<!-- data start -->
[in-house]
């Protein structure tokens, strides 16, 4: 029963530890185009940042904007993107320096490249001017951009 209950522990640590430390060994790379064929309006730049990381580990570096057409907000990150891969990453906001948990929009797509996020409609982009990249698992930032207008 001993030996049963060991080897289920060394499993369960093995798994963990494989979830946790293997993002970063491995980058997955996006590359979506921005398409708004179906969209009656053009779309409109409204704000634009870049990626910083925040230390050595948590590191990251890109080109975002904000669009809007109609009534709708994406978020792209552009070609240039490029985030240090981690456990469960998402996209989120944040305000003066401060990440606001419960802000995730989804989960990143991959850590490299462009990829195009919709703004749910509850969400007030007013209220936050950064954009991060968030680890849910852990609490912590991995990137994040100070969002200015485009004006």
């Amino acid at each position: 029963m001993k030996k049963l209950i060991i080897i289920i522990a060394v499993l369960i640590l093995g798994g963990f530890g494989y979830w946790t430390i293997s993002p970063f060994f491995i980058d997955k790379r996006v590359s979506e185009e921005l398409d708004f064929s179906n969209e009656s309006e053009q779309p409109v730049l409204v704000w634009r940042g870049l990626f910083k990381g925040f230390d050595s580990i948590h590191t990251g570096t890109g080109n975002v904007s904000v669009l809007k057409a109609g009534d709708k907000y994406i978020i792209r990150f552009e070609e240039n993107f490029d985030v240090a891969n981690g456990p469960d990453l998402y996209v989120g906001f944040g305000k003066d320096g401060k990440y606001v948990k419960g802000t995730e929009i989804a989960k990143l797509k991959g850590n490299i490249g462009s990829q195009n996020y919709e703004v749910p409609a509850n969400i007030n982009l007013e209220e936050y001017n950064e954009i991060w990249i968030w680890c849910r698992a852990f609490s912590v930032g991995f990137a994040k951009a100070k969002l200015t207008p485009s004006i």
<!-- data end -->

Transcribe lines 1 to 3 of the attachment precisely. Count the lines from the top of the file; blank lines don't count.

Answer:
[in-house]
């Protein structure tokens, strides 16, 4: 029963530890185009940042904007993107320096490249001017951009 209950522990640590430390060994790379064929309006730049990381580990570096057409907000990150891969990453906001948990929009797509996020409609982009990249698992930032207008 001993030996049963060991080897289920060394499993369960093995798994963990494989979830946790293997993002970063491995980058997955996006590359979506921005398409708004179906969209009656053009779309409109409204704000634009870049990626910083925040230390050595948590590191990251890109080109975002904000669009809007109609009534709708994406978020792209552009070609240039490029985030240090981690456990469960998402996209989120944040305000003066401060990440606001419960802000995730989804989960990143991959850590490299462009990829195009919709703004749910509850969400007030007013209220936050950064954009991060968030680890849910852990609490912590991995990137994040100070969002200015485009004006």
């Amino acid at each position: 029963m001993k030996k049963l209950i060991i080897i289920i522990a060394v499993l369960i640590l093995g798994g963990f530890g494989y979830w946790t430390i293997s993002p970063f060994f491995i980058d997955k790379r996006v590359s979506e185009e921005l398409d708004f064929s179906n969209e009656s309006e053009q779309p409109v730049l409204v704000w634009r940042g870049l990626f910083k990381g925040f230390d050595s580990i948590h590191t990251g570096t890109g080109n975002v904007s904000v669009l809007k057409a109609g009534d709708k907000y994406i978020i792209r990150f552009e070609e240039n993107f490029d985030v240090a891969n981690g456990p469960d990453l998402y996209v989120g906001f944040g305000k003066d320096g401060k990440y606001v948990k419960g802000t995730e929009i989804a989960k990143l797509k991959g850590n490299i490249g462009s990829q195009n996020y919709e703004v749910p409609a509850n969400i007030n982009l007013e209220e936050y001017n950064e954009i991060w990249i968030w680890c849910r698992a852990f609490s912590v930032g991995f990137a994040k951009a100070k969002l200015t207008p485009s004006i």